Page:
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Frequently Asked Questions: What About Perennials?
By Rachel Britten, Golden Rule Mini-Farm Manager

Cardoon produces large amounts of biomass for the compost pile.

Cardoon produces large amounts of biomass for the compost pile.
PHOTO CREDIT: Bountiful Gardens Staff

Q: "A lot of what I've read about GROW BIOINTENSIVE seems focused on annual crops; do perennials have a place in the GROW BIOINTENSIVE method?"

A: It's true that a majority of our gardens are planted in intensive annual crops. Annual crops provide the benefit of producing a lot of food and biomass in a small amount of space as well as making food available for eating within a season. In addition to the fast and speedy annual, there is certainly a place for the many benefits provided by perennial plants in the GB method. In our method, perennials act as long-term food producers as well as productive contributors to our compost piles that don't require re-planting every year.

Cardoon (a relative of the artichoke) and alfalfa are both perennial crops that are often integrated into our garden bed rotations because of their ability to produce large amounts of plant material that we utilize in our compost piles. We cut back cardoon every fall. By early summer the next year the enormous plants have grown to over six feet tall! While alfalfa does not grow as tall, we can cut this traditional hay-crop five (and sometimes up to six!) times per year, which means its contribution to our compost piles is significant. Plus, because alfalfa is a perennial, its root system has time to grow more than 50 feet down, scavenging nutrients that other crops cannot reach in a single season. And, as an added bonus, alfalfa is a nitrogen fixer—it can take nitrogen from the air and bring it into the soil in a form eventually available to all plants, annuals and perennials—free fertilizer!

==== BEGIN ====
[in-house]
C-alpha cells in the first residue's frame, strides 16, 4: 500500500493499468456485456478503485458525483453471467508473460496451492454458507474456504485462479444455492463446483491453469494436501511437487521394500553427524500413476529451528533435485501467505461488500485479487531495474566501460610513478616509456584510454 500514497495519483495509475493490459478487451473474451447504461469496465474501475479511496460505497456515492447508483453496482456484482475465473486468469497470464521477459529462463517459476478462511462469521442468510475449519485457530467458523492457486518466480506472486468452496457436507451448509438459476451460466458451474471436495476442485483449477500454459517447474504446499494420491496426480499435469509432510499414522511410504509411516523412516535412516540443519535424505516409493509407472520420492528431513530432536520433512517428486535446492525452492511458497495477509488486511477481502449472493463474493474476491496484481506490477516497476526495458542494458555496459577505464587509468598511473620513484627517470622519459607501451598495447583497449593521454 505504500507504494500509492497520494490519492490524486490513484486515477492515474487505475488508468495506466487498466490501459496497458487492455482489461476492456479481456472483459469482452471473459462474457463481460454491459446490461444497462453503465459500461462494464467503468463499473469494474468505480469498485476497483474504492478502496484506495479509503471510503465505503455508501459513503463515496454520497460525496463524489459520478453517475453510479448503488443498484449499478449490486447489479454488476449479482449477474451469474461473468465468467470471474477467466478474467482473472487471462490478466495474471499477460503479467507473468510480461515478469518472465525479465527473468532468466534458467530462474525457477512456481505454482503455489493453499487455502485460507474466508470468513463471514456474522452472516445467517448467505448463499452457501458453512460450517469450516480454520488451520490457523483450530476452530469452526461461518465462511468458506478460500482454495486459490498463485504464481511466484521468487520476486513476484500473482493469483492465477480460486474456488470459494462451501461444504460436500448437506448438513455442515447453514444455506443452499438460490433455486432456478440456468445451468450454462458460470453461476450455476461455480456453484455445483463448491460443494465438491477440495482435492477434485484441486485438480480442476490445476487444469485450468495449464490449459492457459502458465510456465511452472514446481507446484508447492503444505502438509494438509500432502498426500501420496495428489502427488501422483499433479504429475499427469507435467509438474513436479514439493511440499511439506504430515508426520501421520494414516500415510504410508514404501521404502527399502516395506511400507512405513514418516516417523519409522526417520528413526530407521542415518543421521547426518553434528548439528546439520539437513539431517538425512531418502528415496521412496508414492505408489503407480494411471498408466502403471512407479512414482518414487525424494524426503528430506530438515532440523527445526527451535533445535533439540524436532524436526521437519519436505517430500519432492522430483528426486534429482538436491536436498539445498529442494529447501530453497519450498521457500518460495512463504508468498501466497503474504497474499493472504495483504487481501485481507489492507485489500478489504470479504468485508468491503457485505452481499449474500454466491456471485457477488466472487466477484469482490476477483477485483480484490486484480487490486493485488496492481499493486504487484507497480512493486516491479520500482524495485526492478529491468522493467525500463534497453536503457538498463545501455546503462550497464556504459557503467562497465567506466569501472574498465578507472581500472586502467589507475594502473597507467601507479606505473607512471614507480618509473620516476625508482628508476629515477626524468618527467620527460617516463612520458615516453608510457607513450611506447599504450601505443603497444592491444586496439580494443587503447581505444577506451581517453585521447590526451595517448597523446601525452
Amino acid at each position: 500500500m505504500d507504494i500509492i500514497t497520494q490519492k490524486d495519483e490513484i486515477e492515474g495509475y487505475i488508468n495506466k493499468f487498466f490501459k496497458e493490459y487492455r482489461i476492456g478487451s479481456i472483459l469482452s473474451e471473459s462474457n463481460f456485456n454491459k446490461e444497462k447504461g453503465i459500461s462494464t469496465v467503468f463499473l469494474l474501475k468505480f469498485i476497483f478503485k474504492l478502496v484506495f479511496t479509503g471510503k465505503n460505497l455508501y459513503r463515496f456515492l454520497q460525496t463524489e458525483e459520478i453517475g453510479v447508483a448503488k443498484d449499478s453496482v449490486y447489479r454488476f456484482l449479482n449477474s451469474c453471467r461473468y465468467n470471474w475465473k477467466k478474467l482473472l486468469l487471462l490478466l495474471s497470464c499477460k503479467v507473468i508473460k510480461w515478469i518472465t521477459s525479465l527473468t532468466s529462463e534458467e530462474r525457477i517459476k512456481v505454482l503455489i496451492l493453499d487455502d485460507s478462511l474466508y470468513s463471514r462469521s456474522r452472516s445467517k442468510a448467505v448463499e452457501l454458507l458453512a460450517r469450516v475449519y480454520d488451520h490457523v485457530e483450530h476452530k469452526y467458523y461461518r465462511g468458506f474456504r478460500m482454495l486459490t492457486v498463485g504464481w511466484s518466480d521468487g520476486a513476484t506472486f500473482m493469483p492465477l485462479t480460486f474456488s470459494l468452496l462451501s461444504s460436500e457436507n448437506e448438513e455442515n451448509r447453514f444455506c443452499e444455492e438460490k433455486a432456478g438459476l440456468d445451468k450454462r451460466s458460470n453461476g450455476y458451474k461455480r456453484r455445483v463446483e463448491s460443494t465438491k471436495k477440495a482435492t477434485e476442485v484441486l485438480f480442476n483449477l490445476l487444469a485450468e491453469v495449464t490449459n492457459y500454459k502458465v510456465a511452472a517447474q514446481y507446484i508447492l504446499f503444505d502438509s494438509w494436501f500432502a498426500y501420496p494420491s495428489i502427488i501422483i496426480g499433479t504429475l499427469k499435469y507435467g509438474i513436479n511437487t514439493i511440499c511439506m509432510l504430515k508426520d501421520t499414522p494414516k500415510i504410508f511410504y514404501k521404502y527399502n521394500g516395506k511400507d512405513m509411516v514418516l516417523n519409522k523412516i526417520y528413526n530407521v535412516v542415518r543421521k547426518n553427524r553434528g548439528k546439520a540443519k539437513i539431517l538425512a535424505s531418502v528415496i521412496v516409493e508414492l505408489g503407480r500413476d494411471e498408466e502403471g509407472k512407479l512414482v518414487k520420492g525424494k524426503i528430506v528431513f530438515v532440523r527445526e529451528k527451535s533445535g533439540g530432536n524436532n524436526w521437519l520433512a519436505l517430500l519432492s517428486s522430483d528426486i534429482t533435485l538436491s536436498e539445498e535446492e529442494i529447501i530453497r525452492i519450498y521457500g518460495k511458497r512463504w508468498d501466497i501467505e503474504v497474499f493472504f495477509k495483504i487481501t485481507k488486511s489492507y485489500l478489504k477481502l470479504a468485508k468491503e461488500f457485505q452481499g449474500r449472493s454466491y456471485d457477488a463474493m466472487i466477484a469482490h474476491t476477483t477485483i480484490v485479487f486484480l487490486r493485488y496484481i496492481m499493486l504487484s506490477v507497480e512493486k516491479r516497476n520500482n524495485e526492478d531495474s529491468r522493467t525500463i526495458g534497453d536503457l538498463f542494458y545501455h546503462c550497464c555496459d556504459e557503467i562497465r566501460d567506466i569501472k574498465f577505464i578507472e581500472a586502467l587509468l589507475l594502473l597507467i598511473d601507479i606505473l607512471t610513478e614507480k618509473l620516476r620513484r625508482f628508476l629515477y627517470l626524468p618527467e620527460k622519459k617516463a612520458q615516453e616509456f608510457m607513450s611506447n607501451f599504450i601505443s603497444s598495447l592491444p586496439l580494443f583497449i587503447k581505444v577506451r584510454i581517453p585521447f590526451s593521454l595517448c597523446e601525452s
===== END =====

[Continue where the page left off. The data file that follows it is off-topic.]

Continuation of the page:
Perennials can also be valuable food-producers for our gardens. Because many perennials take a long time to actually bear fruit or nuts, we affectionately refer to them as a GROW BIOINTENSIVE farmer's retirement plan. We utilize perennial food crops as a complement to our intensive annual production. Filberts, also known as hazelnuts, can produce 15 pounds of nuts or more in just 100-square-feet. This calorie-dense, fat-rich nut allows us to reduce the pounds of food we need to eat in a day and get some healthy fat out of the garden!

Related topics in this issue:
Garden Tip: Care and Feeding of Tree Collards: another valuable perennial crop we love!

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